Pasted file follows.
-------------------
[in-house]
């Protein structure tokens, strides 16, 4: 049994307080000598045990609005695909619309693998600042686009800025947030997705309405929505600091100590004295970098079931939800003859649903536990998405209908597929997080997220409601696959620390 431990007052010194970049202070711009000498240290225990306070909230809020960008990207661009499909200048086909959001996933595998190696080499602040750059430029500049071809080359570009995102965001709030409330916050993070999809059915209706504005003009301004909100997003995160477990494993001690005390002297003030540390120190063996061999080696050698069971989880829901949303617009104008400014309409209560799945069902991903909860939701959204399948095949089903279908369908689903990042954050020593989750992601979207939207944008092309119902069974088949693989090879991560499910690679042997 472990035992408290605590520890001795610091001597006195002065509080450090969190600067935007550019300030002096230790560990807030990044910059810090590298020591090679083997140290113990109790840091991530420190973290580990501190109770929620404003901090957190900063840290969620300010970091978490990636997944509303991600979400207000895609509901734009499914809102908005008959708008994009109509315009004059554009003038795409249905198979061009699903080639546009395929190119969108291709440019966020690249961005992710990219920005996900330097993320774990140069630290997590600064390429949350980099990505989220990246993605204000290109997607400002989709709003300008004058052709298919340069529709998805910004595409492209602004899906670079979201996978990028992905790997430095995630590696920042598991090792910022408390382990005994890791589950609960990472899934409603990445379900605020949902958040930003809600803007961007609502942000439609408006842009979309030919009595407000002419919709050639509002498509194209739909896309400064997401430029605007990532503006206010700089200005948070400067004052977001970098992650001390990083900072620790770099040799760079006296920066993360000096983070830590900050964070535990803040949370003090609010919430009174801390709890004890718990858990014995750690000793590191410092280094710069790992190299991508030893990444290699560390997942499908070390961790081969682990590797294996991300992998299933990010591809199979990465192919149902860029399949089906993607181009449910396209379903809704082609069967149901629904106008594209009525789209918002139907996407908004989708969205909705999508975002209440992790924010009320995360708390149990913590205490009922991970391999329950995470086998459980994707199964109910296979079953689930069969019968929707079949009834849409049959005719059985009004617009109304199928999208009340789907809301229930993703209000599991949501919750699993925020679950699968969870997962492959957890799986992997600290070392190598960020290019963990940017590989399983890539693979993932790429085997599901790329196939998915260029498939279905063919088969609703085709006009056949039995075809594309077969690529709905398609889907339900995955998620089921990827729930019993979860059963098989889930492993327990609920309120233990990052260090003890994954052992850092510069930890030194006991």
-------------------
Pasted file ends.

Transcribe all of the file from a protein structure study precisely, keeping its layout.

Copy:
[in-house]
């Protein structure tokens, strides 16, 4: 049994307080000598045990609005695909619309693998600042686009800025947030997705309405929505600091100590004295970098079931939800003859649903536990998405209908597929997080997220409601696959620390 431990007052010194970049202070711009000498240290225990306070909230809020960008990207661009499909200048086909959001996933595998190696080499602040750059430029500049071809080359570009995102965001709030409330916050993070999809059915209706504005003009301004909100997003995160477990494993001690005390002297003030540390120190063996061999080696050698069971989880829901949303617009104008400014309409209560799945069902991903909860939701959204399948095949089903279908369908689903990042954050020593989750992601979207939207944008092309119902069974088949693989090879991560499910690679042997 472990035992408290605590520890001795610091001597006195002065509080450090969190600067935007550019300030002096230790560990807030990044910059810090590298020591090679083997140290113990109790840091991530420190973290580990501190109770929620404003901090957190900063840290969620300010970091978490990636997944509303991600979400207000895609509901734009499914809102908005008959708008994009109509315009004059554009003038795409249905198979061009699903080639546009395929190119969108291709440019966020690249961005992710990219920005996900330097993320774990140069630290997590600064390429949350980099990505989220990246993605204000290109997607400002989709709003300008004058052709298919340069529709998805910004595409492209602004899906670079979201996978990028992905790997430095995630590696920042598991090792910022408390382990005994890791589950609960990472899934409603990445379900605020949902958040930003809600803007961007609502942000439609408006842009979309030919009595407000002419919709050639509002498509194209739909896309400064997401430029605007990532503006206010700089200005948070400067004052977001970098992650001390990083900072620790770099040799760079006296920066993360000096983070830590900050964070535990803040949370003090609010919430009174801390709890004890718990858990014995750690000793590191410092280094710069790992190299991508030893990444290699560390997942499908070390961790081969682990590797294996991300992998299933990010591809199979990465192919149902860029399949089906993607181009449910396209379903809704082609069967149901629904106008594209009525789209918002139907996407908004989708969205909705999508975002209440992790924010009320995360708390149990913590205490009922991970391999329950995470086998459980994707199964109910296979079953689930069969019968929707079949009834849409049959005719059985009004617009109304199928999208009340789907809301229930993703209000599991949501919750699993925020679950699968969870997962492959957890799986992997600290070392190598960020290019963990940017590989399983890539693979993932790429085997599901790329196939998915260029498939279905063919088969609703085709006009056949039995075809594309077969690529709905398609889907339900995955998620089921990827729930019993979860059963098989889930492993327990609920309120233990990052260090003890994954052992850092510069930890030194006991």